Singapore workers to expect lower pay hikes in 2014

Firms will manage costs more carefully amid sluggish economy: Survey

Workers in Singapore can expect lower pay hikes next year, as firms count costs more carefully amid tepid economic growth.

Overall salaries are likely to be bumped up by 4.4 per cent for next year, down from this year's average rise of 4.7 per cent, according to a survey by management consultancy Hay Group.

Variable bonuses are expected to remain at 2.3 months for next year, the same level as this year's.

The consultancy surveyed 193 Singapore-based companies in March and concluded that employees should anticipate only "prudent" pay rises, it said yesterday.

"Organisations are feeling the need to manage business costs in a slower economic environment this year, and a substantial part of (that) in Singapore is managing the cost of employment," said Mr Victor Chan, Hay Group's regional general manager (Singapore and Asean) for productised services.

Employees in life sciences, pharmaceuticals and services industries can look forward to the best pay rises of between 5 and 6 per cent for this year and next year, Hay Group said.

Mr Jimi Tan, founder of foot reflexology chain Kenko, plans to boost wages by 10 to 15 per cent both this year and next, depending on each employee's position and individual performance.

"Because of the manpower shortage, people are doing more work than they usually would, so I'm paying them more," he said.

Mr Tan is now training the best staff to be more productive so they can earn more next year.

On the flip side, workers in health care, transport, the public sector and leisure and hospitality are in for the smallest pay rises, Hay Group said.

The group also said more than half the firms polled plan to adjust staffing levels this year. The average addition to staff strength will be 9.4 per cent, it added.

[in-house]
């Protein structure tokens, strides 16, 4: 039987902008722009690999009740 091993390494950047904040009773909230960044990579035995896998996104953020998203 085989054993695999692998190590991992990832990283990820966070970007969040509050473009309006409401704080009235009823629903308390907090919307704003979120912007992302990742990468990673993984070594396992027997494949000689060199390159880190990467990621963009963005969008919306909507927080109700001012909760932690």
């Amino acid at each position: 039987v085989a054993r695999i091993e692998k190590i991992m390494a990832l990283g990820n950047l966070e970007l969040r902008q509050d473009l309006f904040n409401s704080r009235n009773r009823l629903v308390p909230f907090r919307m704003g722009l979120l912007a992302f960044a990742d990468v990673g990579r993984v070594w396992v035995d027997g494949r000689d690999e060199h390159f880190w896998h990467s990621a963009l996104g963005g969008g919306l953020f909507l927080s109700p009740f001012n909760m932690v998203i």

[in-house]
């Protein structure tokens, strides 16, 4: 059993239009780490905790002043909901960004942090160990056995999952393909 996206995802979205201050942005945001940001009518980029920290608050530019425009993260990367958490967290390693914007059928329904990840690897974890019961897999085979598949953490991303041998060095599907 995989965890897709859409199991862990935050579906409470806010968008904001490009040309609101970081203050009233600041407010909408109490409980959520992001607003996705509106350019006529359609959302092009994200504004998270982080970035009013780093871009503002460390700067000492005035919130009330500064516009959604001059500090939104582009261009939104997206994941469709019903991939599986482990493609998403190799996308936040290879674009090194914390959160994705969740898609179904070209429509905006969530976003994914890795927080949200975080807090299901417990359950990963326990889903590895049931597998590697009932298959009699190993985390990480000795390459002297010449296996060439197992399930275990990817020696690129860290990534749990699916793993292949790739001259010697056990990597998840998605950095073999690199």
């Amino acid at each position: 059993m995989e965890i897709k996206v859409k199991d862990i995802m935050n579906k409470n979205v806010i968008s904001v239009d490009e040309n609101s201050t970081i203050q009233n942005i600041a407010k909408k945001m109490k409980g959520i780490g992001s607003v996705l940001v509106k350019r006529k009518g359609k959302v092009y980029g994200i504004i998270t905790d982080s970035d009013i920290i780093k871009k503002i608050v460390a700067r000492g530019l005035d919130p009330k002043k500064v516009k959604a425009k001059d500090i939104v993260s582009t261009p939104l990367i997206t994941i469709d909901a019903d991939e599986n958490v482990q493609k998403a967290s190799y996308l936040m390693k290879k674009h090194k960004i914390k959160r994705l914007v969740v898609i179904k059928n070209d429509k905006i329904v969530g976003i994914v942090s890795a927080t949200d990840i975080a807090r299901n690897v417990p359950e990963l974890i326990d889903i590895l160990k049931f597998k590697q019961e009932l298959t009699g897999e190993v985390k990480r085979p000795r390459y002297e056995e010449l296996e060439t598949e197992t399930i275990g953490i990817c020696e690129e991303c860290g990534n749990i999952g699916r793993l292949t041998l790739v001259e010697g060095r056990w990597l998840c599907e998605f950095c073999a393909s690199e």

Most of the new hiring will be in engineering and sales, followed by administration and support services, customer service, finance and accounting, and marketing.

"Those who have specialist knowledge or industry-specific technical skills, such as engineering, will continue to command a higher market differential as compared to more common jobs such as customer service and marketing," said Mr Chan.

Other recruitment firms expect similar hiring and salary trends. Tower Watson said salaries here are expected to rise by 4.5 per cent this year, while Hudson reported more employers plan to step up hiring this year compared with the same period last year.

In financial services, hiring is still strong for functions such as risk, compliance, IT and project management, said Mr George McFerran, eFinancial Careers' managing director for Asia-Pacific.

But overall, the sector has turned more cautious on recruitment because firms are under a lot of cost pressure, he said.

"Keeping headcount flat seems to still be the preference. But companies that keep headcount flat globally could increase some in Singapore and cut elsewhere."

Ms Stella Tang, director of human resources group Robert Half, is tipping pay hikes of about 5 per cent for finance, accounting and financial services professionals.

Healthy salary rises are on the cards particularly for senior accountants at large firms, financial planning and analysis professionals and investment analysts with a good track record, she said.

The Hay Group survey also found that nearly nine in 10 employers have re-employed retiring workers when they turn 62, up to the age of 65.